On the main Contribution form, youíll note that your fresh entries donít appear in real time. If you want to check your work, position the cursor in the main form, hit <shift-f9> to re-query, and find your place again. If a record in the main form is in error, you can highlight the record selector and delete it. All youíre deleting is the specific annotation, not the whole track. Conversely, when in the main form, if you see an artist name that bugs you, you can edit it. Caveat Editor: change it once, and it changes everywhere; e.g. changing "Francis Albert Sinatra" to "Frank Sinatra" in one record changes the underlying tblArtist, and therefore all of the sinatra records.

"Contribution Alpha/Song" on the start menu is basically the same thing with a filter. It allows you to cross-check if you have "Jingle Bells" attributed to "James S. Pierpont" on one album and "Public Domain" on another. Some of the code doesnít work right on this one, as itís pretty much a crude cut and paste job. Best not add any new artists on this one.

Thatís about it for entering data.

Other Features, or How I Amuse Myself and Annoy My Wife:

The "Artists Tool" button on the start menu fires off a chain of events I use to periodically "Normalize" my tblArtists. It sorts the Artists in Alpha order and highlights perceived irregularities. It highlights "Mono" names like "Madonna". Often this is a sign that the entry is a partial (as in last name only); alternatively it can highlight an inflated ego. The "Near" field compares the first five characters of the Alpha, and if thereís a match from one record to the next, it highlights it. The "Duplicate" field is similar, but highlights an exact match in the Alpha field. Iíll typically normalize my artists after Iíve assimilated a particularly well annotated chunk of music like "Ella Fitzgerald Songbooks" or "Ray Charles 50th Anniversary Box Set".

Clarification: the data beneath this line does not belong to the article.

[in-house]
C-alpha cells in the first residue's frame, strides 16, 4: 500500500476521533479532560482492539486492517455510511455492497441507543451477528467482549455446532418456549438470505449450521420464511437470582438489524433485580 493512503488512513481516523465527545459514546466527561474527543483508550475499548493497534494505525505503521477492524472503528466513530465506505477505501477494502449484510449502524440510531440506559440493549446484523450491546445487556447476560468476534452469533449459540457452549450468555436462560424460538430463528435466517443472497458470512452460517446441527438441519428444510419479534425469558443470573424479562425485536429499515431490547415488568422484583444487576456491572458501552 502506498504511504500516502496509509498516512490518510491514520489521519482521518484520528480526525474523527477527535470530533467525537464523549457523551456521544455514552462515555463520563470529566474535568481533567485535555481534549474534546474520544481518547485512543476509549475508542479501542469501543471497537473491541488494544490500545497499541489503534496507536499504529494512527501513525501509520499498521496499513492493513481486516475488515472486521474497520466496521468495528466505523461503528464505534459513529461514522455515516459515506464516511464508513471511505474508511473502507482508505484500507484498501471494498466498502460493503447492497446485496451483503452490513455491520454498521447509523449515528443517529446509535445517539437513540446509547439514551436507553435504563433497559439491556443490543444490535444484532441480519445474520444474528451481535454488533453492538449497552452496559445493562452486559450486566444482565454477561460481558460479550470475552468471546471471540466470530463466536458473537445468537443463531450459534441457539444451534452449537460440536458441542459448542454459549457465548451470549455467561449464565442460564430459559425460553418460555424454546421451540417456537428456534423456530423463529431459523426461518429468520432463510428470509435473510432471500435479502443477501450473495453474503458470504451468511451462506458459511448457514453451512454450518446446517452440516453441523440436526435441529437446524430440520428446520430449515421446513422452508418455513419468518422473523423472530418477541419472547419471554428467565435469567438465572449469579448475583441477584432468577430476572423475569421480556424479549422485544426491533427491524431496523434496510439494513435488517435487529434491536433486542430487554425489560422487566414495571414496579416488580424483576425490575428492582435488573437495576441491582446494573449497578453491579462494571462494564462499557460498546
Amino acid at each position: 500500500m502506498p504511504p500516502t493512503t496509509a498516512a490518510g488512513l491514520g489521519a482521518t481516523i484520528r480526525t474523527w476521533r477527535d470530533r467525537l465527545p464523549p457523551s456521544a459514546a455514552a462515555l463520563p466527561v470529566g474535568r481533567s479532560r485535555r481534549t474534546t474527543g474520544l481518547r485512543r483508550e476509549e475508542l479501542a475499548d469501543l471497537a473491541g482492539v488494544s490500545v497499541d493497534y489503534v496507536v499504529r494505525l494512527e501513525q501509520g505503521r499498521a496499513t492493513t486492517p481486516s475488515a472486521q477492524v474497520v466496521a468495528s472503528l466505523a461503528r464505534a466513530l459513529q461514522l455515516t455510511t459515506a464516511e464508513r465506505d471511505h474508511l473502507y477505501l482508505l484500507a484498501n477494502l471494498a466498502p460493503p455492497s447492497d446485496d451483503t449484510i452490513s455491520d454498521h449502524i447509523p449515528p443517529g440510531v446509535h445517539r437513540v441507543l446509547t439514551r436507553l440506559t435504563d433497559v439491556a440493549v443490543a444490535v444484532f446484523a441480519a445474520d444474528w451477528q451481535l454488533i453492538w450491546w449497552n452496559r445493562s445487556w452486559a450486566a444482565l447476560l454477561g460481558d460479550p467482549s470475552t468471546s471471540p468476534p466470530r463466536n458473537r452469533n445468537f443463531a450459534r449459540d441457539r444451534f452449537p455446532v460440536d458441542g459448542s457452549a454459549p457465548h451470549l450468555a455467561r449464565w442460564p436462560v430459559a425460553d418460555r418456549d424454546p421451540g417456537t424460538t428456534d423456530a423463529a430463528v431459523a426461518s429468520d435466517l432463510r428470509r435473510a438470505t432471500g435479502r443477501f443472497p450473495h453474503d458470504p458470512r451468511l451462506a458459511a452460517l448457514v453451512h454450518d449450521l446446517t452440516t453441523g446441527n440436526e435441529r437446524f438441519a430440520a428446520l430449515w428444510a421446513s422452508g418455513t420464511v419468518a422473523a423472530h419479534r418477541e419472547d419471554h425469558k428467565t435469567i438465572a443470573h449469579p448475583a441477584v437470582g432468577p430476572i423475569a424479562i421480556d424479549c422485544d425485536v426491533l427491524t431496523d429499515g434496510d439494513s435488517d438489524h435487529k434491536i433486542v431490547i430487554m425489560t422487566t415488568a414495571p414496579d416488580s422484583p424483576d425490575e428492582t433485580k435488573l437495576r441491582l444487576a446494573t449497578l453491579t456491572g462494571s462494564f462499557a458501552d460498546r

The "Search Contributions" button on the start menu invokes frmArtistContrib. This is a fairly complex little form. Type the Artist Name youíre interested in, and the main form will display all annotated records where he or she appears. The sub form in the footer displays all other annotations for the highlighted record in the main form. Type in Paul McCartney, and youíll see that he wrote this and that, played bass here and there, etc. Examine the sub-form for any one of those records, and youíll see that this John Lennon character co-wrote much of the best stuff, and George Martin shows up often, too. In the header, if there are entries for this artist in tblMembersGroups, the group affiliations will show up as well.